Laura Behrens Wu is the co-founder and CEO of Shippo, which is building a shipping platform for e-commerce in the 21st century.
Since moving to USA, I valued and admired the United States Postal Service as a symbol of American ingenuity and resilience.
Like electricity, phones, and the freeway system, it's part of our larger history and what holds the United States together. But it is also something that can easily be taken for granted. USPS delivers 181.9 million first class mail items a day without straining an arm and leg. If you have an address, the USPS will serve you – and no one will ask for cash in advance.
As CEO of Shippo I am an e-commerce technology platform that helps companies optimize their shipping. I have a unique perspective on the USPS and its impact on e-commerce. From the beginning of Shippo, the USPS has been an important partner to make shipping more accessible to growing companies. Because of our collaboration with the USPS and several other emerging technologies (such as site builders, e-commerce platforms and payment processing), e-commerce is more accessible to small businesses than ever before.
And although my opinion on the importance of the USPS is not based on my company's business relationship with the postal service, I want to be frank about the fact that Shippo generates part of its revenue from purchasing shipping labels through our platform at the USPS along with several other carriers. If the USPS stopped operating, it would impact Shippo's earnings. However, the negative impact would be far greater for many thousands of small businesses.
I know that because at Shippo we see firsthand how over 35,000 online companies work and how they reach their customers. We see and support everything from the options that retailers show their customers at checkout to handling returns – and everything in between. And while every company with different products, customer processes and strategies is unique, they all have to be delivered.
In the United States, most of this shipping is facilitated by the USPS, especially for small and medium businesses. In context, the USPS processes almost half of the world's total mail and delivers more than the best private carriers in total in just 16 days a year. And all without tax money, while it offers its employees health and pension benefits.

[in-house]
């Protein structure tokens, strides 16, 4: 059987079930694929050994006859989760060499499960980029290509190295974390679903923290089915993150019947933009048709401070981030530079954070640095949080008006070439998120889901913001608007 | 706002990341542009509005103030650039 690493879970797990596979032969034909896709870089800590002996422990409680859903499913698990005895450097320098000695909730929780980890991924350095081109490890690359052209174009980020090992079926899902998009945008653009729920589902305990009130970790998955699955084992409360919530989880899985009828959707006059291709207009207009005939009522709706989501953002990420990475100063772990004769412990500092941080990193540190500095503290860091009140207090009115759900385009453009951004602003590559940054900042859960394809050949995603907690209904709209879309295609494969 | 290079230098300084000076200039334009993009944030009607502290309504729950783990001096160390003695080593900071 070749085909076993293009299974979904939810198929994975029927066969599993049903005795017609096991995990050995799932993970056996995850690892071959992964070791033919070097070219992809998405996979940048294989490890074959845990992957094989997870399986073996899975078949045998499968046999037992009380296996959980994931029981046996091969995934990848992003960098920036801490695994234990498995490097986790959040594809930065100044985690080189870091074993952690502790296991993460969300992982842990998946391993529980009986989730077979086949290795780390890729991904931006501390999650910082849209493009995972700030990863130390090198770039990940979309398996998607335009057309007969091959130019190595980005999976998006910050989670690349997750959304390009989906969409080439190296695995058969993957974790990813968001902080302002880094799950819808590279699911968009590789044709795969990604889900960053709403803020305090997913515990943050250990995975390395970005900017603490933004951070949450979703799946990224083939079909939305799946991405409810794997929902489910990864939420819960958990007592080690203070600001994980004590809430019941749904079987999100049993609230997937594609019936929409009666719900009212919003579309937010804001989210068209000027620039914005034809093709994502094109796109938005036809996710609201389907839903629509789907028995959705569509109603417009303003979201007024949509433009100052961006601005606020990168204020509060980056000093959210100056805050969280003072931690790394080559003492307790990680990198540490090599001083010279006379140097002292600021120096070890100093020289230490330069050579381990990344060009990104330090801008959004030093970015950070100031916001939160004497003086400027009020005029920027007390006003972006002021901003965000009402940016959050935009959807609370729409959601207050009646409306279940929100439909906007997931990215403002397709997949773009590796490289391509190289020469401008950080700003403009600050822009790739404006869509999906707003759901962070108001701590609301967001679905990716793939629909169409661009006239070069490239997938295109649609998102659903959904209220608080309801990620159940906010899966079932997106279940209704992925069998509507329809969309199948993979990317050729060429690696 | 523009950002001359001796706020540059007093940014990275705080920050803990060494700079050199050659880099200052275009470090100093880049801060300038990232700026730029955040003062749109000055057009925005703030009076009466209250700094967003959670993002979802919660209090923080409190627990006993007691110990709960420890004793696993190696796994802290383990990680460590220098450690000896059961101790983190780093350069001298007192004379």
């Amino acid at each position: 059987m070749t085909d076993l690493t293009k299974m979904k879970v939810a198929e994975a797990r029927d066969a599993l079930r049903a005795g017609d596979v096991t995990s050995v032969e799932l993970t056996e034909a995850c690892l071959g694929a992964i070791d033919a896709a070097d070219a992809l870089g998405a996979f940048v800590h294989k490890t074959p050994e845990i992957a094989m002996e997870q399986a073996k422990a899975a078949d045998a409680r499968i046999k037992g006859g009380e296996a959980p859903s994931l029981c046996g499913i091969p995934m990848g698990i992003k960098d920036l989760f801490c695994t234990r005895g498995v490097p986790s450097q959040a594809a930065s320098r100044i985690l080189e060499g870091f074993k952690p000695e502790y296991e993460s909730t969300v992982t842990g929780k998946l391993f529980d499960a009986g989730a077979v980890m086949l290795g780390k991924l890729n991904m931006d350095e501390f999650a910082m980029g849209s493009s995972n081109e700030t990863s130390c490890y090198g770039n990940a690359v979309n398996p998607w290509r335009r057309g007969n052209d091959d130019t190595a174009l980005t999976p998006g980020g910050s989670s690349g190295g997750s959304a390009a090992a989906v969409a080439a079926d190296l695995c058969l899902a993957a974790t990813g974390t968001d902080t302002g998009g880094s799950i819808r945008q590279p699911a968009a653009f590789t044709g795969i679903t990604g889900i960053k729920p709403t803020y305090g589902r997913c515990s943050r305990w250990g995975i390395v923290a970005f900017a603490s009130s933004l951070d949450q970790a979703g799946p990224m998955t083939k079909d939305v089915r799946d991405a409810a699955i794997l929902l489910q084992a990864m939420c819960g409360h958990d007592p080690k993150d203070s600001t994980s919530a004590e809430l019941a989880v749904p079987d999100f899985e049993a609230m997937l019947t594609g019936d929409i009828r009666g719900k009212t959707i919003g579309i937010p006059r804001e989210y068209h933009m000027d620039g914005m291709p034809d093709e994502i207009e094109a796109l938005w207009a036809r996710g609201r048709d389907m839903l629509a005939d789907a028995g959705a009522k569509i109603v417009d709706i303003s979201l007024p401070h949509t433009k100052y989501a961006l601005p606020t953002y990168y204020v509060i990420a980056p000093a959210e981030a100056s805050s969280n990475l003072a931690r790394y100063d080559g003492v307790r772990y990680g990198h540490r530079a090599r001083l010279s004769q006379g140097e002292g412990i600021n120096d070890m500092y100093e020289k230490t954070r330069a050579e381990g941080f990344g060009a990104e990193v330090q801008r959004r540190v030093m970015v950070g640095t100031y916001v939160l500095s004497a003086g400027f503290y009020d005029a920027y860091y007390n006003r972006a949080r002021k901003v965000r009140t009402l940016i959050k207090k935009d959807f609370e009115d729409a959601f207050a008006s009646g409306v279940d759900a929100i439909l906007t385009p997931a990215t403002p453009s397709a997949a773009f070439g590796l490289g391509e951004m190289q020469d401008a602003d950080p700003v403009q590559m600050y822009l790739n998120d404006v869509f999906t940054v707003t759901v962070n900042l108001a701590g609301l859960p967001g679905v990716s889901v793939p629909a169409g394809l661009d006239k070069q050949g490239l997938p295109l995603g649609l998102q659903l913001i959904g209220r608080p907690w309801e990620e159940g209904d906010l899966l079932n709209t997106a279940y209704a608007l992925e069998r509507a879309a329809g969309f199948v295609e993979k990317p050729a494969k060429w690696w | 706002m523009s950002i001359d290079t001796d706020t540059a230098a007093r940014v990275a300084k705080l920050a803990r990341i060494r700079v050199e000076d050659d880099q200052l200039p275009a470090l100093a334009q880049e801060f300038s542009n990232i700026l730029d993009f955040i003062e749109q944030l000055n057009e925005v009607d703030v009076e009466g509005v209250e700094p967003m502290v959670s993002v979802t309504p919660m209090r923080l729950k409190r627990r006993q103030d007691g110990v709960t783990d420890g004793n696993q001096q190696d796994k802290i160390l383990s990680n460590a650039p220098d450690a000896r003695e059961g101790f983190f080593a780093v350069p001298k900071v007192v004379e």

As with many organizations, COVID-19 has had a significant impact on the USPS. While e-commerce parcel shipments continue to grow (+ 30% since early March, based on Shippo data), overcoming the drastic drop in mail has not been enough. I have heard opinions about supposed "inefficiency", call for privatization, push for significant price and structural changes and even indifference to the possibility of closing the USPS.
In the midst of this crisis, we all need the USPS and its vital services more than ever. In a world with a diminished or disassembled USPS, it won't be Amazon other big companies or even Shippo that suffer. If we let the USPS die, we will kill small businesses at the same time.
Very often, opinions about the efficiency (or lack thereof) of the USPS are very narrow. Yes, the USPS could turn to improve its balance sheet and turn operating losses into profits by cutting awkward routes, increasing prices and making more selective decisions about who to serve.
However, this leaves out the overall picture and the true value of the USPS. What some have termed inefficient are indeed important catalysts for small business growth in the United States. The USPS offers businesses across the country the ability to reach their customers regardless of size, location, or financial resources.
We should not judge the USPS strictly in terms of balance sheet efficiency or abstractly as a “public good”. We should look at how many thousands of small businesses have been enabled through the USPS, how the USPS enables hundreds of billions of dollars in trade annually, and how many millions of customers may not otherwise have access to goods served by the USPS.
In the United States, e-commerce has annual sales of over half a trillion dollars and is growing in double digits each year. When I hear people talk about the growth of e-commerce, Amazon is often the first thing that pops up. What doesn't show through that often is the massive growth of small businesses – which is essential for the health of retail in general (nobody needs a monopoly!). In fact, the SMB segment has grown steadily alongside Amazon. And given the challenges traditional companies face with COVID-19, more small businesses are moving online than ever before.